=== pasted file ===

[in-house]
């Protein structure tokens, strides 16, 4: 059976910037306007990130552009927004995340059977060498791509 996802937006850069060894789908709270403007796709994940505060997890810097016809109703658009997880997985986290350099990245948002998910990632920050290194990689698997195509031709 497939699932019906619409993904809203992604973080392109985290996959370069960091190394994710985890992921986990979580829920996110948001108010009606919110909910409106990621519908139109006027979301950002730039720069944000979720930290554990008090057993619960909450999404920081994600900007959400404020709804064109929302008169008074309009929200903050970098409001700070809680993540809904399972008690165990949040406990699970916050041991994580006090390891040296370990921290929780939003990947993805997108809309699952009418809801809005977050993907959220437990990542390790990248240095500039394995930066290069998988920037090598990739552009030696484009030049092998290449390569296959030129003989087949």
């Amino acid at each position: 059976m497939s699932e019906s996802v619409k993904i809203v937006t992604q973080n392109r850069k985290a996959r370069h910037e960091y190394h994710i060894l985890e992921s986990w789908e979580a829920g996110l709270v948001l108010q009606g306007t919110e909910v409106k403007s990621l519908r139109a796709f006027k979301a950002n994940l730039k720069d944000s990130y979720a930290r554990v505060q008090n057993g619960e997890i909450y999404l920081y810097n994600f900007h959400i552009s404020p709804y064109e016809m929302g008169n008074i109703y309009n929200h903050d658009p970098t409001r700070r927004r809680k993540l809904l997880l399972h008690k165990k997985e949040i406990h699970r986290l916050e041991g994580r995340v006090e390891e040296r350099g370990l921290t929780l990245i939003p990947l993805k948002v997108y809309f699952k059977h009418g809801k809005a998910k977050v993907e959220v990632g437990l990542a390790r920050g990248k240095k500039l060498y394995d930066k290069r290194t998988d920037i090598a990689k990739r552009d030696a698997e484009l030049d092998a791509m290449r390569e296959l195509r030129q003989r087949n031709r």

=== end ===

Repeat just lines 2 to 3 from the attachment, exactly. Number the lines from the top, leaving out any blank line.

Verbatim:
């Protein structure tokens, strides 16, 4: 059976910037306007990130552009927004995340059977060498791509 996802937006850069060894789908709270403007796709994940505060997890810097016809109703658009997880997985986290350099990245948002998910990632920050290194990689698997195509031709 497939699932019906619409993904809203992604973080392109985290996959370069960091190394994710985890992921986990979580829920996110948001108010009606919110909910409106990621519908139109006027979301950002730039720069944000979720930290554990008090057993619960909450999404920081994600900007959400404020709804064109929302008169008074309009929200903050970098409001700070809680993540809904399972008690165990949040406990699970916050041991994580006090390891040296370990921290929780939003990947993805997108809309699952009418809801809005977050993907959220437990990542390790990248240095500039394995930066290069998988920037090598990739552009030696484009030049092998290449390569296959030129003989087949």
């Amino acid at each position: 059976m497939s699932e019906s996802v619409k993904i809203v937006t992604q973080n392109r850069k985290a996959r370069h910037e960091y190394h994710i060894l985890e992921s986990w789908e979580a829920g996110l709270v948001l108010q009606g306007t919110e909910v409106k403007s990621l519908r139109a796709f006027k979301a950002n994940l730039k720069d944000s990130y979720a930290r554990v505060q008090n057993g619960e997890i909450y999404l920081y810097n994600f900007h959400i552009s404020p709804y064109e016809m929302g008169n008074i109703y309009n929200h903050d658009p970098t409001r700070r927004r809680k993540l809904l997880l399972h008690k165990k997985e949040i406990h699970r986290l916050e041991g994580r995340v006090e390891e040296r350099g370990l921290t929780l990245i939003p990947l993805k948002v997108y809309f699952k059977h009418g809801k809005a998910k977050v993907e959220v990632g437990l990542a390790r920050g990248k240095k500039l060498y394995d930066k290069r290194t998988d920037i090598a990689k990739r552009d030696a698997e484009l030049d092998a791509m290449r390569e296959l195509r030129q003989r087949n031709r």